## Modern Algebra

### Abstract groups

Abstract groups vs. transformation groups. We started out looking at transformation groups because they are more concrete, and, therefore, they are fairly easy to understand. Each element of a transformation group is a transformation on a particular set, that is, a function on the set to itself. Recall that we defined a transformation group to consist of a set G of tranformations on some set S that satisfies the following axioms.
1. G is closed under composition: if T and U both belong to G, then so does the composition T°U.
2. The identity transformation I belongs to G.
3. G is closed under inversion: if T belongs to G, then so does G-1.
An abstract group, usually just called a group, is intendeed to be just the set G without the set S to act upon. That is, it's a disembodied set of transformations that might be acting on some set S, but you don't think about S. Actually, G might act as a set of transformations on various different sets, acting on each in a different way.

We need some axioms for an abstract group. First of all, there needs to be some binary operation, an abstraction of composition. Since the elements of an abstract group don't have to actually be transformations, and the operation doesn't have to actually be composition, we'll call it something else. Usually it's called multiplication, but in some applications it might be addition or something else. We'll call it multiplication here.

Now, composition is always associative, so we'll include an axiom stating that our binary operation of multiplication is associative.

We also need an identity element (which will be the identity transformation when we have a transformation group), and we'll need inverses.

All these requirements boil down to the following formal definition.

Definition of abstract group. An abstract group consists of a set G along with a binary operation denoted by multiplication (or sometimes some other notation) satisfying the following axioms
1. associativity: if x, y, and z are three elements of G, then x(yz) = (xy)z,
2. identity: there is an element of G called the identity element and denoted 1 (or sometimes something else like e) such that for each element x of G it is that case that x1 = 1x = x, and
3. G is closed under inversion: for each element x of G there is an element of G called its inverse and denoted x-1 (or sometimes something else), such that x-1x = x x-1 = 1.
There are a lot of logical consequences of these definitions. For instance, you can easily show that there is at most one identity element of G. Since the axioms explicitly state there is at least one identity element, that means there is exactly one identity element. Also, an element x of G has at most one inverse. Try showing these directly from the axioms for groups.
Theorem. There is exactly one identity element of a group. That is, the only element u in a group G such that for each element x of G it is that case that xu = ux = x, is the element 1.

Theorem. Each element of a group has exactly one inverse. That is, for x is an element of a group G, the only element y of G with the property that xy = yx = 1, is the element x-1.

Some examples besides transformation groups. Although every group can be construed as a transformation group (we'll see how later), many are as easily understood as abstract groups. Here are a few basic examples.

The integers Z. An integer is a whole number, either positive, negative, or zero. The set of integers along with the binary operation of addition forms a group. Since the binary operation is addition, we'll use additive notation rather than multiplicative notation. The identity element is denoted 0 rather than 1, and inverses are denoted as negations (–x) rather than with exponents of –1.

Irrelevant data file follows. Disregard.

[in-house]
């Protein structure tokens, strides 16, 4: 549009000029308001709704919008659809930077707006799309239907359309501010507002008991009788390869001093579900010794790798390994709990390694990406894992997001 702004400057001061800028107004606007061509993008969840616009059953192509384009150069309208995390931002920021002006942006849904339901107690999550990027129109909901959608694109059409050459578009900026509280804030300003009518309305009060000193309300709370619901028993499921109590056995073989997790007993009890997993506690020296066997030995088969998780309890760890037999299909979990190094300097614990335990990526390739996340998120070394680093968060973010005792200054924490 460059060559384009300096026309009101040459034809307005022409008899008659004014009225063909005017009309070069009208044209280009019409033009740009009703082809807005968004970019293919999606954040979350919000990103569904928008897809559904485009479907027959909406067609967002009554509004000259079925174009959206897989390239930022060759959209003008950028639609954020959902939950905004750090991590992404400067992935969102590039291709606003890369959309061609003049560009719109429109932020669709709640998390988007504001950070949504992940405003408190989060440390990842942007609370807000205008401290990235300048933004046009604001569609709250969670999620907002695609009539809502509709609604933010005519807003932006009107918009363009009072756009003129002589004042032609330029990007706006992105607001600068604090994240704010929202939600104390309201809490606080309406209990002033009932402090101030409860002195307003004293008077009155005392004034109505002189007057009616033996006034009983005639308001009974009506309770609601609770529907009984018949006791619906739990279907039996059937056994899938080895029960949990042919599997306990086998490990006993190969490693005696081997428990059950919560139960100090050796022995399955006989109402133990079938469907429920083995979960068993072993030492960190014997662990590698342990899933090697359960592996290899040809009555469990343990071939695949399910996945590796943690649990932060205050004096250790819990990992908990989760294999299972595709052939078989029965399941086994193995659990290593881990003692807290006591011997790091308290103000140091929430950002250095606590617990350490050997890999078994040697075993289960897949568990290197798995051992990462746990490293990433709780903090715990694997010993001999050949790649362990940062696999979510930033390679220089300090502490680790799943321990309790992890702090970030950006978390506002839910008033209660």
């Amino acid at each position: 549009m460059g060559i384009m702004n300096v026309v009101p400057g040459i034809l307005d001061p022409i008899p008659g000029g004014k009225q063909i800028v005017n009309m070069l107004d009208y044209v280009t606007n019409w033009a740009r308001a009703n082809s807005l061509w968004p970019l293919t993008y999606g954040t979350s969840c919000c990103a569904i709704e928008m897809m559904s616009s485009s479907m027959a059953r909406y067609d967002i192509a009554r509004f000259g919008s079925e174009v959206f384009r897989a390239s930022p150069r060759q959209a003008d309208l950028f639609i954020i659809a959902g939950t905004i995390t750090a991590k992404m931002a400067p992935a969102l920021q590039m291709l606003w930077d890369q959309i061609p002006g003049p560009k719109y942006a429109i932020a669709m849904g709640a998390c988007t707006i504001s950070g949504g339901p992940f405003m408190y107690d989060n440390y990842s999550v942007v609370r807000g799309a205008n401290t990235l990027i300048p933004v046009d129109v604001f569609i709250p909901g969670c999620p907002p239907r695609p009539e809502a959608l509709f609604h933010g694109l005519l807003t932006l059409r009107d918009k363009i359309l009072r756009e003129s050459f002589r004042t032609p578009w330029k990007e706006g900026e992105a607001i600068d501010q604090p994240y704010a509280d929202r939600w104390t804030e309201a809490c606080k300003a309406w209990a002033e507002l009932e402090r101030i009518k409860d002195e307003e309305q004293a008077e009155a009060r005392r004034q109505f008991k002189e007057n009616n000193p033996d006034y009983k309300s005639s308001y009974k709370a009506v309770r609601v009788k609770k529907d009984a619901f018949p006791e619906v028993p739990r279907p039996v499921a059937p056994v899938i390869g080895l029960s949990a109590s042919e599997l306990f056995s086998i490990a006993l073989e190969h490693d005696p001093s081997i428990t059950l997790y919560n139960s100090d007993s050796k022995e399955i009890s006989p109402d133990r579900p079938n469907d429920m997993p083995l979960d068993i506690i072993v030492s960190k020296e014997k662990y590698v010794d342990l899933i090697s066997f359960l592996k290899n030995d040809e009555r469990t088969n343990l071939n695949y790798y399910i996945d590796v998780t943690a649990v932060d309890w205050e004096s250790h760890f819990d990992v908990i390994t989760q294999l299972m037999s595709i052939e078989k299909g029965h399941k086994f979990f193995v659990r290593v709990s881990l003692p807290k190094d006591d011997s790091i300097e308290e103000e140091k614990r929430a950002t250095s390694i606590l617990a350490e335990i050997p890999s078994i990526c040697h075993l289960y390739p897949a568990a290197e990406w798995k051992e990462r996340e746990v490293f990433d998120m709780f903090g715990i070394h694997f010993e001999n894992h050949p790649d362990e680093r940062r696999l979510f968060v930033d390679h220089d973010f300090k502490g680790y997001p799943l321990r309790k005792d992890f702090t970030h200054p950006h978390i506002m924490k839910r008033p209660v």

There are a lot of other groups with addition as their binary operations. For these groups the binary operation is commutative as well as associative, that is, x + y = y + x for any two elements x and y of the group. When the binary operation is commutative, we say the group is an Abelian group in honor of Niels Henrik Abel (1802-1829). Such groups are sometimes simply called commutative groups.

Another example of a commutative group is the unit circle S1. It can be viewed as the set of complex numbers whose absolute values are all equal to 1. (See Dave's Short Course on Complex Numbers for a refresher on complex arithmetic.) Interpreted this way, its binary operation is multiplication. For instance i5 = i. (By the way, there is no way to make the unit sphere S2 into a group, at least if you want the binary operation to be continuous. The proof that there is no group structure on the sphere is not easy. Surprizingly, the 3-sphere S3 does have a group structure.)

The general linear group GLn(R). We saw that the set of n by n nonsingular matrices with coefficients in the real numbers R was a transformation group on the n-dimensional vector space Rn, but it can just as easily be thought of abstractly as a bunch of square matrices.

Sometimes, groups are presented by "generators and relations." We'll look at that in detail later, but this is a good place to mention it. For an example, consider this presentation:

G = (x, y: x2 = y3).

This says that two of the elements of G are x and y. Other elements are formed by inverses and products of the "generating elements." For instance, y-2xy3x-1 is one such other element. The presentation also states that the square of x equals the cube of y. That implies that the element just mentioned could also be written as y-2x2 since xy3x-1 = xx2x-1 = x2. One of the difficulties with groups presented by generators and relations is it's hard to determine when two elements are equal. For instance, with this one, can you tell if xy equal to yx? (It's not.)